Airport privatization 3.0: Here are the 13 candidates

AAI is likely to float a request for proposal and invite bids for leasing 13 airports for a period of 50 years. (Image: Pixabay)
AAI is likely to float a request for proposal and invite bids for leasing 13 airports for a period of 50 years. (Image: Pixabay)

Summary

  • Along with Bengaluru airport privatization, AAI will look at selling its stake in Hyderabad airport and invite bids for 13 airports

An increasing number of airports in India will sport private-sector owners, as the country’s state-owned airport operator prepares a plan to privatize 13 more airports in the coming months, and also sell its residual stake in the bigger airports of Bengaluru and Hyderabad, according to two senior officials aware of the matter.

Airports Authority of India (AAI) plans to kick off the third phase of airport privatization after the general elections, beginning with offloading its remaining 13% stake in Bangalore International Airport Ltd (BIAL) this year, the officials said on condition of anonymity.

“The plan is to be implemented after the new government takes over in June," one of the officials said. “Along with Bengaluru, AAI will look to sell its stake in Hyderabad airport as well."

Currently, financial investment company Fairfax (Fairfax India Holdings Corp) owns around 64% of BIAL, while Siemens Project Ventures GmbH holds 10%. AAI and Karnataka State Industrial and Infrastructure Development Corp. hold 13% each. The airport is operated by BIAL.

GMR Hyderabad International Airport Ltd operates the Hyderabad airport in which GMR group has 74% shareholding. The Telangana government and AAI own 13% each.

Queries sent to AAI, Bengaluru airport and Hyderabad airport remained unanswered till press time.

As part of airport privatization 3.0, AAI plans to invite bids for operation, management and development of 13 other airports in public-private-partnership mode, the officials added.

Among these are six airports—Bhubaneswar, Trichy, Indore, Raipur, Amritsar and Varanasi—that are among the top 20 airports operated by AAI in terms of passenger traffic.

These six will be clubbed with seven loss-making small airports—Kushinagar (in Uttar Pradesh), Gaya (Bihar), Hubballi (Karnataka), Aurangabad (Maharashtra), Jabalpur (Madhya Pradesh), Tirupati (Andhra Pradesh) and Kangra (Himachal Pradesh).

The plan is to target infrastructure growth across both major and minor airports, one of the officials said.

“Under the first step, AAI is likely to float a request for proposal and invite bids for leasing 13 airports for a period of 50 years," the official added. “The plans for divestment of stake and public-private partnerships have been in the pipeline for some time now, but we expect the implementation this year."

“Given that Indian airports have huge growth potential for non-aero revenues when compared to their global counterparts, and given the high growth in passengers and spend per passenger, we expect the growth to remain strong," said Vinay Kumar G., vice president & sector head - corporate ratings, ICRA Ltd.

Plans to privatize about 25 airports and sell AAI’s stake in the airport companies in Delhi, Mumbai, Hyderabad and Bengaluru are part of the National Monetisation Plan (NMP) announced in September 2021, in which the aviation sector was expected to contribute 3.5%.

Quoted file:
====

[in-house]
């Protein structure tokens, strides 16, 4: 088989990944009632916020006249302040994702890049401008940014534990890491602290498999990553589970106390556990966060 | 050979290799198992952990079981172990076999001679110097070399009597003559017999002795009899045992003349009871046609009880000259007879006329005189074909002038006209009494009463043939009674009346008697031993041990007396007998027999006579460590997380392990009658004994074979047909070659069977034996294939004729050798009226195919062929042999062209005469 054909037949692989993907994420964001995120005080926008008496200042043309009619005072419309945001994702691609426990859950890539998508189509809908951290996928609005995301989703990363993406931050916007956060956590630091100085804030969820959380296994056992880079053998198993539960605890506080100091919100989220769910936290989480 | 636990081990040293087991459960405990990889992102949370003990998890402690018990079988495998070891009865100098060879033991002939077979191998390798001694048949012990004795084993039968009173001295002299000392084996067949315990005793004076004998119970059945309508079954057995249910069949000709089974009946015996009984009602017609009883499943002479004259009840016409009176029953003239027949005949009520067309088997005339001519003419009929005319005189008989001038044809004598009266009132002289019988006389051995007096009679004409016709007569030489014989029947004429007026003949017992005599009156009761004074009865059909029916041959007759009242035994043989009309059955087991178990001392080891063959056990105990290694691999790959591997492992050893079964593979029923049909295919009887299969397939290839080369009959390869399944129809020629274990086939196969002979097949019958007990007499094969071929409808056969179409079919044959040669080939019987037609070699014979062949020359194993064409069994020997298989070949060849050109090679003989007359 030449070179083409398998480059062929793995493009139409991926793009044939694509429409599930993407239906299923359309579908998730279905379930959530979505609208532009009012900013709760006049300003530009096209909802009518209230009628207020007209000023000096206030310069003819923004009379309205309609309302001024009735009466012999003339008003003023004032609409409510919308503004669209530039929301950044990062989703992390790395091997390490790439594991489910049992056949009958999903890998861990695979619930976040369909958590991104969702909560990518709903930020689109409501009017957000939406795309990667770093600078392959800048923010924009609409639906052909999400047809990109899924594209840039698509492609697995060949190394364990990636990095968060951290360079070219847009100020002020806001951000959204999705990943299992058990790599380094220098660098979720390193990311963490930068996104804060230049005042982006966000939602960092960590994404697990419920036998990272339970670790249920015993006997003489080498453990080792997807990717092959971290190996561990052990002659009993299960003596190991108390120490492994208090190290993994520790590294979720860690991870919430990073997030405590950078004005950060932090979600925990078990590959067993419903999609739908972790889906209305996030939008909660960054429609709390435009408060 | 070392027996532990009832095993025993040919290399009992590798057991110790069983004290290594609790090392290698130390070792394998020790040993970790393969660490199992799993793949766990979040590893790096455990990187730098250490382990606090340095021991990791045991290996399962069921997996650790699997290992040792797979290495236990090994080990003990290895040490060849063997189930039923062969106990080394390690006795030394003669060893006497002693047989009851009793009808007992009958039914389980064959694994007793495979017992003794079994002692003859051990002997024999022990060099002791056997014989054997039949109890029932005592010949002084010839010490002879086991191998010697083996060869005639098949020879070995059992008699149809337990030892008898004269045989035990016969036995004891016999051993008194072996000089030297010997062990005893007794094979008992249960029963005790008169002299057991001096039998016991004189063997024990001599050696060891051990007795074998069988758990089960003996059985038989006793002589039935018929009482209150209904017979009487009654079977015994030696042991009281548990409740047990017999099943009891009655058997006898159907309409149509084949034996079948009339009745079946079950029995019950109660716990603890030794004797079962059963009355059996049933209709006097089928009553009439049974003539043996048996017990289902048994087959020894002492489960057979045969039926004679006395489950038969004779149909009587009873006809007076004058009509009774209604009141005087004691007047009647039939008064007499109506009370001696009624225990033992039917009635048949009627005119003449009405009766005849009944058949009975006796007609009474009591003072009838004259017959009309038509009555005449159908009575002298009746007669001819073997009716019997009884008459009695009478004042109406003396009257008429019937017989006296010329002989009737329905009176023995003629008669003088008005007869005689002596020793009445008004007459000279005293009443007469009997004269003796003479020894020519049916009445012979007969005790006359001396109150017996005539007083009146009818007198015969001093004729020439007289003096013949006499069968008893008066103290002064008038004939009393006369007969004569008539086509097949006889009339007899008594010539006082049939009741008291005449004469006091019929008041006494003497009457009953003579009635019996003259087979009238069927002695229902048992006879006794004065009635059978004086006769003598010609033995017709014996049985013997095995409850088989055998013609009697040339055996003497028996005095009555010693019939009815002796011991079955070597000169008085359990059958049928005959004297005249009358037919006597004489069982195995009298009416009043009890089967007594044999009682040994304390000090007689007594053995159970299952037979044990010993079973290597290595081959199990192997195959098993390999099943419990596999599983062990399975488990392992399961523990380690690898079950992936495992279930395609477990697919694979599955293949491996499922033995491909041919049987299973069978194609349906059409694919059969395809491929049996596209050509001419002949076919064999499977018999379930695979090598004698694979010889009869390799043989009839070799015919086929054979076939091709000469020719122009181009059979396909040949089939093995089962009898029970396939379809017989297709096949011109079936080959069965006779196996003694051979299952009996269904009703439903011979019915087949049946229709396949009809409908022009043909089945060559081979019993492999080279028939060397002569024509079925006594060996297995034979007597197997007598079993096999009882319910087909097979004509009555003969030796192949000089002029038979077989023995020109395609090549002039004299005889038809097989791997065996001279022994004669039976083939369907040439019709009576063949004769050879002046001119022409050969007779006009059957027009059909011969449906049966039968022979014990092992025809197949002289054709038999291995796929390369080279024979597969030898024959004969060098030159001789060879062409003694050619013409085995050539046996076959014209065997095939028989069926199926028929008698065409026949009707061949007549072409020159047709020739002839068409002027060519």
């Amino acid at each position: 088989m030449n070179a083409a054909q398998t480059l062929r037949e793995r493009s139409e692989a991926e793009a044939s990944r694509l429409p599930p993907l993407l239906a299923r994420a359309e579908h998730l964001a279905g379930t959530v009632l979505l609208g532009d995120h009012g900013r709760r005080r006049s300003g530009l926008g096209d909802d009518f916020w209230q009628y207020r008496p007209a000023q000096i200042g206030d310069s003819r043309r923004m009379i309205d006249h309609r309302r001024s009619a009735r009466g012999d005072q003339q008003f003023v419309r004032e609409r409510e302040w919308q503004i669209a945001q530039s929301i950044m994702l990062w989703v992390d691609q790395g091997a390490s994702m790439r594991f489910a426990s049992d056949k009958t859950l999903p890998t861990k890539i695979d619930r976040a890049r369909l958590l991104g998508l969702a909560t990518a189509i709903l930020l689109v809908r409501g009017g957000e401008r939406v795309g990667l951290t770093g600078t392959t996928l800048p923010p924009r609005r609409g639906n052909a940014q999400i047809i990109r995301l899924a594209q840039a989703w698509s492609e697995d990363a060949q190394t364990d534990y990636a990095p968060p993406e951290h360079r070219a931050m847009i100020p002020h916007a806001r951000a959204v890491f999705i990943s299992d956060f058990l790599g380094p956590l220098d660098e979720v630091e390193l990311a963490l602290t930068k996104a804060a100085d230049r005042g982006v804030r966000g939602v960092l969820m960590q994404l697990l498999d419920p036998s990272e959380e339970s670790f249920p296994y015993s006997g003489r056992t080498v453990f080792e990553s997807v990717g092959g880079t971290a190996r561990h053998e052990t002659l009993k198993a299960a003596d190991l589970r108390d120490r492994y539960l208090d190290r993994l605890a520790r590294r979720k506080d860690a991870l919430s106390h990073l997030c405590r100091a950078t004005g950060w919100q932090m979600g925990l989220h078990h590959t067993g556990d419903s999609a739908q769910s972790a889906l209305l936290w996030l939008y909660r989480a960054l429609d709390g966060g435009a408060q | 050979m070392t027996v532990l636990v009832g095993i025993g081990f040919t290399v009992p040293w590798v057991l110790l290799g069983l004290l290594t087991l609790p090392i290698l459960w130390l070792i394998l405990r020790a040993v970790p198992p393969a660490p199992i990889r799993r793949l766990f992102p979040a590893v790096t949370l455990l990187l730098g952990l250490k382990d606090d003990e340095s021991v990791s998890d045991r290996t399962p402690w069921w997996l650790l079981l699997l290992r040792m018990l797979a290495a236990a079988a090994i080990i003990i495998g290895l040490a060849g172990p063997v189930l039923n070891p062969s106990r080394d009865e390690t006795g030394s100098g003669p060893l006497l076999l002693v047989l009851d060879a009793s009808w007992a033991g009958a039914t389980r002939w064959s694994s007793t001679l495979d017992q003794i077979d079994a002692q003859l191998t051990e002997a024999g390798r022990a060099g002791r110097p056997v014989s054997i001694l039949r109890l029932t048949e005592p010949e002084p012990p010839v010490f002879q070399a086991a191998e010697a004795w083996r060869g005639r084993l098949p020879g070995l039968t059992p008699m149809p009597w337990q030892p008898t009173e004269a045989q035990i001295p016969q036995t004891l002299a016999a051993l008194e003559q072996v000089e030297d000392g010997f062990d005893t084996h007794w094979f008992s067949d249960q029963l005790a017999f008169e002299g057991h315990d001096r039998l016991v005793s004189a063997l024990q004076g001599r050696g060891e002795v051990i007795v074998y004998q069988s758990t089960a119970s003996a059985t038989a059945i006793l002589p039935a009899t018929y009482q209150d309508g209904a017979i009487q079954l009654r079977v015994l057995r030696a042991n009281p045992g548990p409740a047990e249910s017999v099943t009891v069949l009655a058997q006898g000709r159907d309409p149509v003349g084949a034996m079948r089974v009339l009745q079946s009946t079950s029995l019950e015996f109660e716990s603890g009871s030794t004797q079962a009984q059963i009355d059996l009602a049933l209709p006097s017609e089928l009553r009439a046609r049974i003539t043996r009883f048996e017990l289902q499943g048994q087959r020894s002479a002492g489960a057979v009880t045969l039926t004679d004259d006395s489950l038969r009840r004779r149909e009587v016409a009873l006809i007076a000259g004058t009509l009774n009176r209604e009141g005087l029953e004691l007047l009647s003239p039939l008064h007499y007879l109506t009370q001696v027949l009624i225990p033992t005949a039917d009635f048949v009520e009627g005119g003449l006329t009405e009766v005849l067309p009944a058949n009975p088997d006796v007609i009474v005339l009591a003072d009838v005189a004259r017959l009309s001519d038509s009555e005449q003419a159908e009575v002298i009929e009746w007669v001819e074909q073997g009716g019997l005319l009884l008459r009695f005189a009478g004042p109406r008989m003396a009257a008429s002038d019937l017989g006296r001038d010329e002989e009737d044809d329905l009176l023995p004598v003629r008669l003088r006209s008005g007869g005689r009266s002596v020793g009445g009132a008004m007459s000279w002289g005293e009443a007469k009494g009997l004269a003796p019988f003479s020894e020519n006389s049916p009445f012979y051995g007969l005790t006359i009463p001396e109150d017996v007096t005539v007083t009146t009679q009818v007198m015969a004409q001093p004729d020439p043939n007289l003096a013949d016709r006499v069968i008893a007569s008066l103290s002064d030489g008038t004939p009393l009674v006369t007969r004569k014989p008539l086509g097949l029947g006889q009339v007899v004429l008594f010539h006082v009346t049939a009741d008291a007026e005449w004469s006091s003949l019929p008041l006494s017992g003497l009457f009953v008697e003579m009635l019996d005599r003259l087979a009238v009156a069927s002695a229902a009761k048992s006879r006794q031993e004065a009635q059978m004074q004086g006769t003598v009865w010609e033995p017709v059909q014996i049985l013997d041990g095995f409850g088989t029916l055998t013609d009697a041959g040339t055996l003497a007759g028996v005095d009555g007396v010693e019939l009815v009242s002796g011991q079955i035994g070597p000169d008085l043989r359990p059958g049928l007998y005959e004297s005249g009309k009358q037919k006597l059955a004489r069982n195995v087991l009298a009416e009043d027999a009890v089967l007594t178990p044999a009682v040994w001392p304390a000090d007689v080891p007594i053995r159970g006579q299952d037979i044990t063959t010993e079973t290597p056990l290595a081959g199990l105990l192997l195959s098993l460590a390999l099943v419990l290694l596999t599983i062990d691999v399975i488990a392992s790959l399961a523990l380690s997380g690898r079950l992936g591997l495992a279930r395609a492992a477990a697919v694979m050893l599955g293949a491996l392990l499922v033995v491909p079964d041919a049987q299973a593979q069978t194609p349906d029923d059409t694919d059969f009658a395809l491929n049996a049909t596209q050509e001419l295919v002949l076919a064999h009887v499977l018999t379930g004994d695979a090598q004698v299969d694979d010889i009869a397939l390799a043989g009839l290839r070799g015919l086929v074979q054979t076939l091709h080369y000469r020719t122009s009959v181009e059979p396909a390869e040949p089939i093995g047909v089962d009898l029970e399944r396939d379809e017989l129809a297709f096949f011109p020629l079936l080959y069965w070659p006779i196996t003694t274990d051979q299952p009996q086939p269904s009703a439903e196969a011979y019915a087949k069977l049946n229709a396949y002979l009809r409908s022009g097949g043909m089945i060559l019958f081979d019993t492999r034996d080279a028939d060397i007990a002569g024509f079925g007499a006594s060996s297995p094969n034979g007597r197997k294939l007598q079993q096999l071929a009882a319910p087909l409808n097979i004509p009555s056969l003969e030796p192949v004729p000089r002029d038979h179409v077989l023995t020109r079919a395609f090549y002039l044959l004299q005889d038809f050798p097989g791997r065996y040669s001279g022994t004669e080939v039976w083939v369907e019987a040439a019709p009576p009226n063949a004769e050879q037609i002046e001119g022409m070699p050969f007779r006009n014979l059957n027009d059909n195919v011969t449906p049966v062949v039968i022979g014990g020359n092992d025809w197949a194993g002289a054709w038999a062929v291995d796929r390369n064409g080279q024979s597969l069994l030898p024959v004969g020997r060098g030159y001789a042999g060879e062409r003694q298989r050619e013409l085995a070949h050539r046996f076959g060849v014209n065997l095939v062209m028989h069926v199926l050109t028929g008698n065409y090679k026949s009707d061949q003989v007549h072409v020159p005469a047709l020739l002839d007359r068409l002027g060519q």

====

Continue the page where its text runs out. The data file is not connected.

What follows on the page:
Under the NMP, the government had identified 25 AAI-owned airports and four private-sector owned metro airports to unlock a value of 21,000 crore during 2022-2025.

This includes around 10,000 crore from the sale of AAI's stakes in the four major metro airports and an additional 11,000 crore from leasing 25 AAI-operated airports to private entities.

The first phase of airport privatization, which began in the 2000s, included offloading stakes in Delhi and Mumbai airports, and the development of greenfield airports in Bengaluru and Hyderabad.

The second phase, which happened in 2019, involved the privatization of six AAI airports in cities like Ahmedabad, Jaipur, Trivandrum, Mangalore, Lucknow, and Guwahati. The Adani Group had emerged as the highest bidder in terms of per passenger fee for the six airports. These have been leased to Adani Group for operation, management and development for a period of 50 years.

For the fiscal year 2022-23, AAI received 3,020.55 crore in lease revenue from the joint venture airports in Delhi and Mumbai, boosting its overall revenues. Additionally, the six PPP airports leased to Adani Group generated 683.86 crore through annual concession and upfront fees, a significant jump from 329.59 crore the previous year. AAI's total revenue for FY23 was 12,172 crore, nearly doubling from 6,841 crore in FY22.

Under the public-partnership agreement, the operators of Delhi and Mumbai airport pay 45.99% and 38.7% of the gross revenue, respectively, to AAI. For Bengaluru and Hyderabad airports, the model entails payment of 4% revenue as annual concession fee. For the six airports that were leased to Adani in 2019, AAI charges per passenger fee.

The passenger traffic at five major private airports (Delhi, Mumbai, Bangalore, Hyderabad, Cochin) has surpassed the pre-Covid level in FY2024. However, the traffic at major AAI-operated airports (Chennai and Kolkata) recovered to only about 90% of pre-Covid levels during last fiscal (FY2024), Icra said.

“Historically, in terms of passenger traffic growth as well as cargo growth, the private airports have performed better than AAI-operated airports," Kumar of Icra said. “Further, the private participation in airports has resulted in better amenities and infrastructure, resulting in improved passenger experience and non-aero revenues for the operators."

 

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